Features and Columns · Movies

Let There Be Lumières: The Early Days of Cinema, Explained

Turns out that making bank on technological spectacle is at the backbone of movie making. Cool.
Early Cinema Edison Sneeze
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By  · Published on July 17th, 2022

Welcome to The Queue — your daily distraction of curated video content sourced from across the web. Today, we’re watching a video essay that unpacks the early days of movie-making, from phonographs to the Cinématographe.


It can be difficult to wrap your head around the early days of cinema; that exploratory period between the 19th and 20th centuries where innovators were pioneering a whole new medium of creative expression.

Only, as anyone who has an interest in early film will tell you, movies weren’t originally considered to be “creative” in the way we think about them today. Not even by the big names (Thomas Edison, The Lumière Brothers, etc.) who created them. Movies were seen as disposable entertainment, which is part of the reason why so many of them are lost to history. And yet, as the following video essay argues, even despite their best efforts, filmmakers were inadvertently forging the language of a new artistic medium.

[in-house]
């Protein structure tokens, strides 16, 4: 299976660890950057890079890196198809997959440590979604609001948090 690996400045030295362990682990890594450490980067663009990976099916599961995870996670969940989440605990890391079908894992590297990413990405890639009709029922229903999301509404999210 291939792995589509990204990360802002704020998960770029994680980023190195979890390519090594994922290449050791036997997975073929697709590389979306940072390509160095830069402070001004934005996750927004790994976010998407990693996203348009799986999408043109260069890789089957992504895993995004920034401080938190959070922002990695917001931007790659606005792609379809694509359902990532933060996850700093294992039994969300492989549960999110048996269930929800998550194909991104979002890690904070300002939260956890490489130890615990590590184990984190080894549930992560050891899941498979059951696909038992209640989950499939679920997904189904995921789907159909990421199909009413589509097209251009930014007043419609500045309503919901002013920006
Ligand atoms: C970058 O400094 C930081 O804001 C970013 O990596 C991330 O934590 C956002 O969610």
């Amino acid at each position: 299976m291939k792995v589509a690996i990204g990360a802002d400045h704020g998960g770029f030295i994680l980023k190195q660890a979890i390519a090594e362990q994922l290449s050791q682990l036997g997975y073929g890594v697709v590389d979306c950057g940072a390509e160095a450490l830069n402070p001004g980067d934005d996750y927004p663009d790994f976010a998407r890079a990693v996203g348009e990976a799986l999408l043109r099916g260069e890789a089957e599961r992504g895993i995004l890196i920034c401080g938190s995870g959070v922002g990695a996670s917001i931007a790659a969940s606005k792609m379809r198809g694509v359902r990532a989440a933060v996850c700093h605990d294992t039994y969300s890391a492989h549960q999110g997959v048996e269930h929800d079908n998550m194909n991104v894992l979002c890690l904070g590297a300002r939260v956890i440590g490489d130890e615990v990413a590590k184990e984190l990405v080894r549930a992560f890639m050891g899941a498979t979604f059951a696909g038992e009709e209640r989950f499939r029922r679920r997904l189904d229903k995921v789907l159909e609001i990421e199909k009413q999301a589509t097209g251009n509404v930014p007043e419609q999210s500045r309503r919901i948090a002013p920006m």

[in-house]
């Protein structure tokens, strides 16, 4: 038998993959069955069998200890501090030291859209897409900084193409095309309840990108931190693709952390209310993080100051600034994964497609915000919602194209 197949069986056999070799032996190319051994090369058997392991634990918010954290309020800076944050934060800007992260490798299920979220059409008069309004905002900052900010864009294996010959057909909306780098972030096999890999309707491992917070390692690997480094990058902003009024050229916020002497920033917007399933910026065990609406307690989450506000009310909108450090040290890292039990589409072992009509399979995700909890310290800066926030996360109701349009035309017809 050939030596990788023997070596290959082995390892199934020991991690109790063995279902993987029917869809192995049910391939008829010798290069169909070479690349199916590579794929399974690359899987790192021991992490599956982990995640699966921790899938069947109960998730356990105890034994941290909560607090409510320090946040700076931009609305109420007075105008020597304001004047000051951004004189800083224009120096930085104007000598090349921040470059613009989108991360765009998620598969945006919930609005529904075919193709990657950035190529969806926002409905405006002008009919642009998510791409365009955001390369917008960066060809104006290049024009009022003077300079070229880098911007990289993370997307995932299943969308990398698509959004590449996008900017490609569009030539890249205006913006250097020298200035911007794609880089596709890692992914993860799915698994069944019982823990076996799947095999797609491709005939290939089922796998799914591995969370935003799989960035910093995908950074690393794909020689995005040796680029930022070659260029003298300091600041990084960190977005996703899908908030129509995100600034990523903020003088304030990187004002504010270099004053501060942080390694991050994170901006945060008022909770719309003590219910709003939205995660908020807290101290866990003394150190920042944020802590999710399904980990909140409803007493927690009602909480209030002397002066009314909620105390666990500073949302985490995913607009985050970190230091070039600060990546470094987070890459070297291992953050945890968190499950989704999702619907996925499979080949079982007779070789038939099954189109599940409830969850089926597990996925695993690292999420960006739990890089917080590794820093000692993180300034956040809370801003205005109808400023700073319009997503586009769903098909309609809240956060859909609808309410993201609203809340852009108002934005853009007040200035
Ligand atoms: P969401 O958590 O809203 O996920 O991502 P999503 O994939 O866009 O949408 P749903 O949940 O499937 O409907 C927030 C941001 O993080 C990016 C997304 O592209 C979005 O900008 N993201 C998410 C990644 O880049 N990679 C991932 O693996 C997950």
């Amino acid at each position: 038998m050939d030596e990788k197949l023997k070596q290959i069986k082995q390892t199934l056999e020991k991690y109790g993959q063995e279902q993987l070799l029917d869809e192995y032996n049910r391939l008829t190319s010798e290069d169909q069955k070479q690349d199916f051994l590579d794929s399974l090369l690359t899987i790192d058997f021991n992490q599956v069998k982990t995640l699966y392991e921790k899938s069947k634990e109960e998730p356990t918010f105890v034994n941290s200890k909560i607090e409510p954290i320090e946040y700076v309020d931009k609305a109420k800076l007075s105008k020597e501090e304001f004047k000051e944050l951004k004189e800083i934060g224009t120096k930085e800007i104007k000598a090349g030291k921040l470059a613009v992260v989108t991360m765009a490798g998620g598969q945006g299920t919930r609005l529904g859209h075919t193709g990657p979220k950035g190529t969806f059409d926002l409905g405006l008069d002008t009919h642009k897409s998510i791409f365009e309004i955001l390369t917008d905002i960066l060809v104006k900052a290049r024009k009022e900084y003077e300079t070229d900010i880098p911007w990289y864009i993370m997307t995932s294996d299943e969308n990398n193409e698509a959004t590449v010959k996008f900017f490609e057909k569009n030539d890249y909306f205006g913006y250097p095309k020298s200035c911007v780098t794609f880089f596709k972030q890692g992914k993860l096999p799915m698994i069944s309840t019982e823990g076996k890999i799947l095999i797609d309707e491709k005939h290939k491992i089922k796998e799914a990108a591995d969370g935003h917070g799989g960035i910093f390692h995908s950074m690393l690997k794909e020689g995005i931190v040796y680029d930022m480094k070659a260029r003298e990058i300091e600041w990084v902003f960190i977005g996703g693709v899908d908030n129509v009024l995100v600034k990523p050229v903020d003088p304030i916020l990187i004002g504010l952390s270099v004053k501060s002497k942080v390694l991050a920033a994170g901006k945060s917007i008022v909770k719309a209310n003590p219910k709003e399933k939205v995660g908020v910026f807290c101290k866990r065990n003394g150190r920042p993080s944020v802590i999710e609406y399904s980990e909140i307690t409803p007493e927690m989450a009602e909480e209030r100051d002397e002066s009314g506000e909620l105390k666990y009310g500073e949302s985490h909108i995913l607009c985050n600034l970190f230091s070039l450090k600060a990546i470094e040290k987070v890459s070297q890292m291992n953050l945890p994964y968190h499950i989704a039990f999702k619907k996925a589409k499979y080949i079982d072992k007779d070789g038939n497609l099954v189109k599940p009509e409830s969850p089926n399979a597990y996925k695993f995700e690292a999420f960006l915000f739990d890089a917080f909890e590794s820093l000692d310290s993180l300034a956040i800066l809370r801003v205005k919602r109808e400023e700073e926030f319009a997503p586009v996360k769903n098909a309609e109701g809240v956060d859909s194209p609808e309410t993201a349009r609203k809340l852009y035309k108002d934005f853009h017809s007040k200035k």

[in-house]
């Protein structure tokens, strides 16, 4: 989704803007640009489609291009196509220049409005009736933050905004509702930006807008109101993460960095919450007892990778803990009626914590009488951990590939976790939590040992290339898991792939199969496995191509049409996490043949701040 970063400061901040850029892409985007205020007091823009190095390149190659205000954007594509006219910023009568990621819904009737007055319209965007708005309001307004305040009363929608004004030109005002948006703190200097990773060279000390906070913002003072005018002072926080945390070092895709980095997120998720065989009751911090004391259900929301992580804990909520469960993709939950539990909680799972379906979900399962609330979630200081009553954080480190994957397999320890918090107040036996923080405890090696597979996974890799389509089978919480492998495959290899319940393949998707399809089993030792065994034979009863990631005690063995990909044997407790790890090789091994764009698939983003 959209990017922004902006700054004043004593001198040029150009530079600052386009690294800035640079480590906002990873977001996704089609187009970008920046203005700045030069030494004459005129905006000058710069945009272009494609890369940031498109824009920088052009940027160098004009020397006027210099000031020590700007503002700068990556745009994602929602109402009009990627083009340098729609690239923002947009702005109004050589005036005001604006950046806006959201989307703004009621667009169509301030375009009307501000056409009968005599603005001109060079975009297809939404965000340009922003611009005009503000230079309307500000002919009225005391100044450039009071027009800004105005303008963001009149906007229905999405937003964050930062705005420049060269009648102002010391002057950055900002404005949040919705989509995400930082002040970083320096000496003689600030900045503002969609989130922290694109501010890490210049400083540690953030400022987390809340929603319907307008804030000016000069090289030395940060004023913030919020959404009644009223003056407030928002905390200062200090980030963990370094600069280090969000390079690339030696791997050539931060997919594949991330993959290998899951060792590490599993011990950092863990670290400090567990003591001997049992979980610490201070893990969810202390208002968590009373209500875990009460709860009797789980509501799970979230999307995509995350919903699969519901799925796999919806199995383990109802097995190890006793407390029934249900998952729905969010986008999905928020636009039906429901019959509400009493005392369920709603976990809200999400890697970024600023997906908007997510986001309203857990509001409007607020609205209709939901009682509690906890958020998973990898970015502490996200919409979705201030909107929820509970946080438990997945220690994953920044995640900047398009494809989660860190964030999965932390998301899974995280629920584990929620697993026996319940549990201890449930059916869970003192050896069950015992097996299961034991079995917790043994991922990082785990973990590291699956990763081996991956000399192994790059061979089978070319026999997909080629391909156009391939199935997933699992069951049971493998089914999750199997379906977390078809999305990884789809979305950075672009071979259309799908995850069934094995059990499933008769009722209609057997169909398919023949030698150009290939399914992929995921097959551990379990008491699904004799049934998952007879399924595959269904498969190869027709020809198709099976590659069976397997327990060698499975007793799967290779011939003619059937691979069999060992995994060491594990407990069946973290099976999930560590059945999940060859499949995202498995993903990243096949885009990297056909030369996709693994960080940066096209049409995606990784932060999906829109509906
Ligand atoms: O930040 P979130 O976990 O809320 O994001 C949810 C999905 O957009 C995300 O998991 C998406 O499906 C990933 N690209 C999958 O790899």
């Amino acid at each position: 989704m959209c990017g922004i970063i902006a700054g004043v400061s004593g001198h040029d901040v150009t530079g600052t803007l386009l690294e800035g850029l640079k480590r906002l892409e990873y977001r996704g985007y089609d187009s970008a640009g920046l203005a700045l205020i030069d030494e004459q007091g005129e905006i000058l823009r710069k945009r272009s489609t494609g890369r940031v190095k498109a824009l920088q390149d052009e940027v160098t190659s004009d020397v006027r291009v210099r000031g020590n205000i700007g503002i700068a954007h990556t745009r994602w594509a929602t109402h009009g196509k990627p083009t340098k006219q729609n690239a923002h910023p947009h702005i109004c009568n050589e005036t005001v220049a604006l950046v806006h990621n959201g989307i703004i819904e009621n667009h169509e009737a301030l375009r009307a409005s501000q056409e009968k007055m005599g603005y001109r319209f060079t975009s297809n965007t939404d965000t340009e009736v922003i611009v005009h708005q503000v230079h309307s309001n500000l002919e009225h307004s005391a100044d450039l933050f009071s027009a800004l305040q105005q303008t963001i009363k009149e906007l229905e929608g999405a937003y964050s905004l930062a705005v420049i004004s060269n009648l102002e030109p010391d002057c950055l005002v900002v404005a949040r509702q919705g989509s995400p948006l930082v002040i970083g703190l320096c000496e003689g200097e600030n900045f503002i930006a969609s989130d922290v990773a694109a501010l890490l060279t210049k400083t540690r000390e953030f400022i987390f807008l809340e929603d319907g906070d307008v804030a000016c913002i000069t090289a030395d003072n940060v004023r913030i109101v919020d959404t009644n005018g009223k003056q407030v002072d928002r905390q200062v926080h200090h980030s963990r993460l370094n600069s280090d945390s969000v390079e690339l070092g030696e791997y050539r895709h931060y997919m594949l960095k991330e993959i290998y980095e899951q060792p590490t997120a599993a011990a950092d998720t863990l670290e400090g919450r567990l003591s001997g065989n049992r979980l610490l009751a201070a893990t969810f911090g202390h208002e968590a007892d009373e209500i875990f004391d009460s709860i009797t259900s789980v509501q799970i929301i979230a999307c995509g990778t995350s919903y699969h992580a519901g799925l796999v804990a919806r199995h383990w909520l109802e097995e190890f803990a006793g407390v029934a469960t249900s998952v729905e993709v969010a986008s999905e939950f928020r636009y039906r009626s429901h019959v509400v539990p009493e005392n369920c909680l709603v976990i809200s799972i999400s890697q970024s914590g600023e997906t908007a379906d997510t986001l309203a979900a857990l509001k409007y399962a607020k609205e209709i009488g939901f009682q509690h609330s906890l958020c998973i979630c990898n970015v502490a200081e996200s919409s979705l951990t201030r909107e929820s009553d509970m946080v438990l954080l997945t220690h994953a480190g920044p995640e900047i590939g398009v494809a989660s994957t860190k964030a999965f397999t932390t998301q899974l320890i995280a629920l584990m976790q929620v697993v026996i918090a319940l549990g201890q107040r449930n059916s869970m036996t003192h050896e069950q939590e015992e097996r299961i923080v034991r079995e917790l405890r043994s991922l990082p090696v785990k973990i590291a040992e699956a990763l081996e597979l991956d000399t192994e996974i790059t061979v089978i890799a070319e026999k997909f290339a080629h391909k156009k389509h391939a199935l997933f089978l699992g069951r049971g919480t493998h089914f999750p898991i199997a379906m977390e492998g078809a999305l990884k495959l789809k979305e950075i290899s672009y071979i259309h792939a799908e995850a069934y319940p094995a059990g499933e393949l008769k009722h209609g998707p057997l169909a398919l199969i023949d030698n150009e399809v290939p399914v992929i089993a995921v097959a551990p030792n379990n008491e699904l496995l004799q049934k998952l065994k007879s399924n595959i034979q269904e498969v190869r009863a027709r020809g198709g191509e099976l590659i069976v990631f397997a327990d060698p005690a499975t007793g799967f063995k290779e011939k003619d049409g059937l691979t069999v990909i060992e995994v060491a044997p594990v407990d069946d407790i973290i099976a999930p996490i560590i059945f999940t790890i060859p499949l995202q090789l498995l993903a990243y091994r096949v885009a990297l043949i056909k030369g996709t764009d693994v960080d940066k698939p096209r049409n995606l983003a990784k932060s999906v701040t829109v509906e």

The following video essay describes not only the technologies that powered the earliest films but the emergence of business strategies and creative trends that define the art form to this day. We still see studios today appeal to the lowest common denominator to make the most money. And while back in the late 1800s, that meant “showing people entropic static shots of people doing a single task,” the principle is the same. The trajectory of cinema is tied up with technical spectacle. There’s a straight line between a 19th-century Parisian audience losing their minds over the crisp image of the cinématographe and modern-day audiences who say, “you’ve got to see Top Gun: Maverick in IMAX if you can.”

Watch “The First Movies”:


Who made this?

This video on early cinema’s first steps into the public sphere was created by Luiza Liz Bond and Lewis Michael Bond, the duo behind The Cinema Cartography. Her videos investigate the intersections of film and philosophy. You can check out The Cinema Cartography’s website here. You can check out their back catalog of videos here.

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Meg Shields is the humble farm boy of your dreams and a senior contributor at Film School Rejects. She currently runs three columns at FSR: The Queue, How'd They Do That?, and Horrorscope. She is also a curator for One Perfect Shot and a freelance writer for hire. Meg can be found screaming about John Boorman's 'Excalibur' on Twitter here: @TheWorstNun. (She/Her).